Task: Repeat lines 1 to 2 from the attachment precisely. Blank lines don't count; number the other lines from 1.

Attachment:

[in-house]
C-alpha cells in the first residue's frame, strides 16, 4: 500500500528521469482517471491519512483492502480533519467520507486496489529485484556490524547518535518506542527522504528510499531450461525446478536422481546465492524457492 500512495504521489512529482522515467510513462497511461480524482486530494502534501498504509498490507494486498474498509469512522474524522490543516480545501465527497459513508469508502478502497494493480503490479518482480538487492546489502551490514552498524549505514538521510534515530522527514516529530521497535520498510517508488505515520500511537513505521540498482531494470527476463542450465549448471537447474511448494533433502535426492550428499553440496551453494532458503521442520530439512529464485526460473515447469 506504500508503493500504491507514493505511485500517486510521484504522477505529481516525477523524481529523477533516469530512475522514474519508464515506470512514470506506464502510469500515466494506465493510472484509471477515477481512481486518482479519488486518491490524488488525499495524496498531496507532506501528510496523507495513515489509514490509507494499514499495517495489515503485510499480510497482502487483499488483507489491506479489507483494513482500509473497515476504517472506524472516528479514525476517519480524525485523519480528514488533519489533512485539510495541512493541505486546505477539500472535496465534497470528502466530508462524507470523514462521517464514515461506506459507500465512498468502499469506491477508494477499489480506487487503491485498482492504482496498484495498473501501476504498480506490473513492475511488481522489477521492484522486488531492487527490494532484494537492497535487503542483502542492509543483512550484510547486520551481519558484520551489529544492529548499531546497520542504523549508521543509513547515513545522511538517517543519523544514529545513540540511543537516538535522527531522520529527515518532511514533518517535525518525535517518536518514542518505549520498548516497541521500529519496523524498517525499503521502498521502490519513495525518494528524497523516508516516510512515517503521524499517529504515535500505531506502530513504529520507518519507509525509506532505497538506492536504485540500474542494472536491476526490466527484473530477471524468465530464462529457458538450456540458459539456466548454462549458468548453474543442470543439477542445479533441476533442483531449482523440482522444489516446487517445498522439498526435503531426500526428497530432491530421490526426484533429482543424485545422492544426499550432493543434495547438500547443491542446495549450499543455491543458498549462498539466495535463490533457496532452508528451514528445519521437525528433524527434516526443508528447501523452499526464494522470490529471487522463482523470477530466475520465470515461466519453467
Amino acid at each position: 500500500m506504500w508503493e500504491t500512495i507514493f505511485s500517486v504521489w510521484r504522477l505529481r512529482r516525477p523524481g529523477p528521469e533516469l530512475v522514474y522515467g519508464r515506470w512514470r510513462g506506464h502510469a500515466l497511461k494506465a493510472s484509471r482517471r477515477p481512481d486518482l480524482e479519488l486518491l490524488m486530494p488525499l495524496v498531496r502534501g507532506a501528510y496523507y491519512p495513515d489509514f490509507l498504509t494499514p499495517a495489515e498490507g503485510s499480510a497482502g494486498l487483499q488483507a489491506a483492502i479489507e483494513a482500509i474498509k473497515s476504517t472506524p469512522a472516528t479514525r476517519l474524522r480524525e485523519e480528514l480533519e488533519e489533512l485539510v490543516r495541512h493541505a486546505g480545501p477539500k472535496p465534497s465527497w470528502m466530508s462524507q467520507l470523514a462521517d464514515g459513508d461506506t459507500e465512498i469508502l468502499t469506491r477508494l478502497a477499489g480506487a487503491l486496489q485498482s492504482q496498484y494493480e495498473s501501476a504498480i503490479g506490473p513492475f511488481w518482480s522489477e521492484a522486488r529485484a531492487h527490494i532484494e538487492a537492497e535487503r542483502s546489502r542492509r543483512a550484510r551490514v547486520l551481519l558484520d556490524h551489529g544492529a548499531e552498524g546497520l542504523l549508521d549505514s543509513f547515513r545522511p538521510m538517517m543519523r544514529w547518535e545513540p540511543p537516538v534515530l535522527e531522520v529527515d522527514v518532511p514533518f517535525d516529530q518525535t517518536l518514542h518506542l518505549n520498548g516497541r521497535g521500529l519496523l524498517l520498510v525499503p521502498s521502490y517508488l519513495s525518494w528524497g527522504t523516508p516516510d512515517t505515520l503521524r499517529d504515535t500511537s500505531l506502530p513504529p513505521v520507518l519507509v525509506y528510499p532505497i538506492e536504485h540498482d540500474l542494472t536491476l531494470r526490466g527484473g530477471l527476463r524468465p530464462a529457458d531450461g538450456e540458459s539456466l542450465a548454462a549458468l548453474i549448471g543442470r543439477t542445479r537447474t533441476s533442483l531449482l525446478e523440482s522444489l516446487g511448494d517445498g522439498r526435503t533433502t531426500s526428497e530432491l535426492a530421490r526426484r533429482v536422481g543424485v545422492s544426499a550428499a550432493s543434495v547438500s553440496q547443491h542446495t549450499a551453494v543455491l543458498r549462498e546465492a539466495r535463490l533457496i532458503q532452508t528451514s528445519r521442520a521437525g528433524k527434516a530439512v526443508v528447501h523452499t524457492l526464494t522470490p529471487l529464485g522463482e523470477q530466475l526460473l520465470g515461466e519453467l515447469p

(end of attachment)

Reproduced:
[in-house]
C-alpha cells in the first residue's frame, strides 16, 4: 500500500528521469482517471491519512483492502480533519467520507486496489529485484556490524547518535518506542527522504528510499531450461525446478536422481546465492524457492 500512495504521489512529482522515467510513462497511461480524482486530494502534501498504509498490507494486498474498509469512522474524522490543516480545501465527497459513508469508502478502497494493480503490479518482480538487492546489502551490514552498524549505514538521510534515530522527514516529530521497535520498510517508488505515520500511537513505521540498482531494470527476463542450465549448471537447474511448494533433502535426492550428499553440496551453494532458503521442520530439512529464485526460473515447469 506504500508503493500504491507514493505511485500517486510521484504522477505529481516525477523524481529523477533516469530512475522514474519508464515506470512514470506506464502510469500515466494506465493510472484509471477515477481512481486518482479519488486518491490524488488525499495524496498531496507532506501528510496523507495513515489509514490509507494499514499495517495489515503485510499480510497482502487483499488483507489491506479489507483494513482500509473497515476504517472506524472516528479514525476517519480524525485523519480528514488533519489533512485539510495541512493541505486546505477539500472535496465534497470528502466530508462524507470523514462521517464514515461506506459507500465512498468502499469506491477508494477499489480506487487503491485498482492504482496498484495498473501501476504498480506490473513492475511488481522489477521492484522486488531492487527490494532484494537492497535487503542483502542492509543483512550484510547486520551481519558484520551489529544492529548499531546497520542504523549508521543509513547515513545522511538517517543519523544514529545513540540511543537516538535522527531522520529527515518532511514533518517535525518525535517518536518514542518505549520498548516497541521500529519496523524498517525499503521502498521502490519513495525518494528524497523516508516516510512515517503521524499517529504515535500505531506502530513504529520507518519507509525509506532505497538506492536504485540500474542494472536491476526490466527484473530477471524468465530464462529457458538450456540458459539456466548454462549458468548453474543442470543439477542445479533441476533442483531449482523440482522444489516446487517445498522439498526435503531426500526428497530432491530421490526426484533429482543424485545422492544426499550432493543434495547438500547443491542446495549450499543455491543458498549462498539466495535463490533457496532452508528451514528445519521437525528433524527434516526443508528447501523452499526464494522470490529471487522463482523470477530466475520465470515461466519453467